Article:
Good News for Grevy’s

 

By Zoe Sims

Citizen science census shows growth in endangered Grevy’s Zebra populations, registers a starting point for threatened Reticulated Giraffe recovery

 

After months of analyses, the results of the second-ever Great Grevy’s Rally are in, and the news for the endangered Grevy's Zebra is good.

 

Thousands of photos collected by hundreds of citizen scientists this January have been synthesized into an updated estimate of the Grevy’s Zebra population size and status: there are just over 2,800 Grevy’s Zebra in northern Kenya, reflecting a significant increase compared to the 2016 estimate.

 

The 2016 Great Grevy's Rally was the first-ever citizen science ground census of the Grevy's Zebra in Kenya. In January 2018, the census was repeated at an even larger scale, including an additional species (the Reticulated Giraffe), and involving citizen scientists and schoolchildren from across the country.

 

Over two sunny late-January days, at least 700 people, including 212 armed with digital cameras, collected more than 49,000 photos of Grevy’s Zebras and Reticulated Giraffes as they traversed the animals’ range in Laikipia, Samburu, Meru, Isiolo and Marsabit counties. After the Rally, a computer program scanned these images to detect the distinctive stripes of a Grevy's Zebra or the tiles of a Reticulated Giraffe. This information was then analyzed, databased, and compared to determine the identity of each photographed individual.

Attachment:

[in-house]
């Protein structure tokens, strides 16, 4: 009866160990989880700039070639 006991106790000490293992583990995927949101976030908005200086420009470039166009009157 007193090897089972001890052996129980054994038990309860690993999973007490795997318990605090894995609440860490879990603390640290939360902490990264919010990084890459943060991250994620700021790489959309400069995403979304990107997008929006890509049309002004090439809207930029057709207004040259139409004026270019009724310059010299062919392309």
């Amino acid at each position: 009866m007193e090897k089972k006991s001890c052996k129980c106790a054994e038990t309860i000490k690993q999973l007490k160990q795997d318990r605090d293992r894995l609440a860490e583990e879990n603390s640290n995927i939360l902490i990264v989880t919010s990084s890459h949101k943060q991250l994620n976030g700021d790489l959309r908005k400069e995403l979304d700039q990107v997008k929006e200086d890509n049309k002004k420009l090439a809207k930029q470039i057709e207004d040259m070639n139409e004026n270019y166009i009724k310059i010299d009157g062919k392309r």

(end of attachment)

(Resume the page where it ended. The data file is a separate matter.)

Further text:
Below right, students from local primary schools, some of the youngest citizen scientists, participate in an exercise about Grevy's Zebra biology and conservation while out in the field.
 

After two years of severe drought, an increase in livestock populations, and new disease outbreaks in northern Kenya, the 2018 re-survey provided a critical reassessment of the endangered Grevy's Zebra population.

 

The census results show the Grevy's Zebra population has risen from 2,350 individuals in 2016 to 2,812 individuals as of the January 2018 census. The largest increases were registered in Marsabit and Isiolo Counties, where an increased citizen-science effort on the ground significantly increased zebra sighting records. The largest proportion of the Grevy’s population remains in Laikipia County, where over 800 individuals are found between three conservancies alone (Ol Jogi, Loisaba, and Mpala). 
 

The researchers also found that the Grevy’s population of infant and juvenile zebras has declined in the last two years. A growing, healthy population has a high proportion (> 30% of individuals) of infants and juveniles, and this was true of the Grevy’s Zebra population in the 2016 census. These young zebras represent the population’s future. In 2018, however, the proportion of infants and juveniles had significantly dropped across the Grevy's range.